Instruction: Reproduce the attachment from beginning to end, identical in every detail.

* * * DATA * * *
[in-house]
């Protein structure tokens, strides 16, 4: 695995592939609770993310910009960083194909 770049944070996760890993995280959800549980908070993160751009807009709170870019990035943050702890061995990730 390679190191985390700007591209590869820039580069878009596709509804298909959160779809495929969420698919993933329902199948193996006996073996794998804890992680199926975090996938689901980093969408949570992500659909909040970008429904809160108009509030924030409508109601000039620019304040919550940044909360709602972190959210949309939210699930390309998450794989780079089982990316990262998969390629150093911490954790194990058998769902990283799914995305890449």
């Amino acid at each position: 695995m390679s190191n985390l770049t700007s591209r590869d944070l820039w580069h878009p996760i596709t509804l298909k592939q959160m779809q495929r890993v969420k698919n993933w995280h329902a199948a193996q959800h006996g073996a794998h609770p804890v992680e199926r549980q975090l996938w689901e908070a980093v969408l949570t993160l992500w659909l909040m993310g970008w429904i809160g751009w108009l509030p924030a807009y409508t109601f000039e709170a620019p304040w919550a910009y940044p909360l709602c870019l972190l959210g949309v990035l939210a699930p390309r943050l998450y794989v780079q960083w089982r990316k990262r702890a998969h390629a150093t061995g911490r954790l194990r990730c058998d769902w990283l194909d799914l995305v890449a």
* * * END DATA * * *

[in-house]
């Protein structure tokens, strides 16, 4: 695995592939609770993310910009960083194909 770049944070996760890993995280959800549980908070993160751009807009709170870019990035943050702890061995990730 390679190191985390700007591209590869820039580069878009596709509804298909959160779809495929969420698919993933329902199948193996006996073996794998804890992680199926975090996938689901980093969408949570992500659909909040970008429904809160108009509030924030409508109601000039620019304040919550940044909360709602972190959210949309939210699930390309998450794989780079089982990316990262998969390629150093911490954790194990058998769902990283799914995305890449």
């Amino acid at each position: 695995m390679s190191n985390l770049t700007s591209r590869d944070l820039w580069h878009p996760i596709t509804l298909k592939q959160m779809q495929r890993v969420k698919n993933w995280h329902a199948a193996q959800h006996g073996a794998h609770p804890v992680e199926r549980q975090l996938w689901e908070a980093v969408l949570t993160l992500w659909l909040m993310g970008w429904i809160g751009w108009l509030p924030a807009y409508t109601f000039e709170a620019p304040w919550a910009y940044p909360l709602c870019l972190l959210g949309v990035l939210a699930p390309r943050l998450y794989v780079q960083w089982r990316k990262r702890a998969h390629a150093t061995g911490r954790l194990r990730c058998d769902w990283l194909d799914l995305v890449a």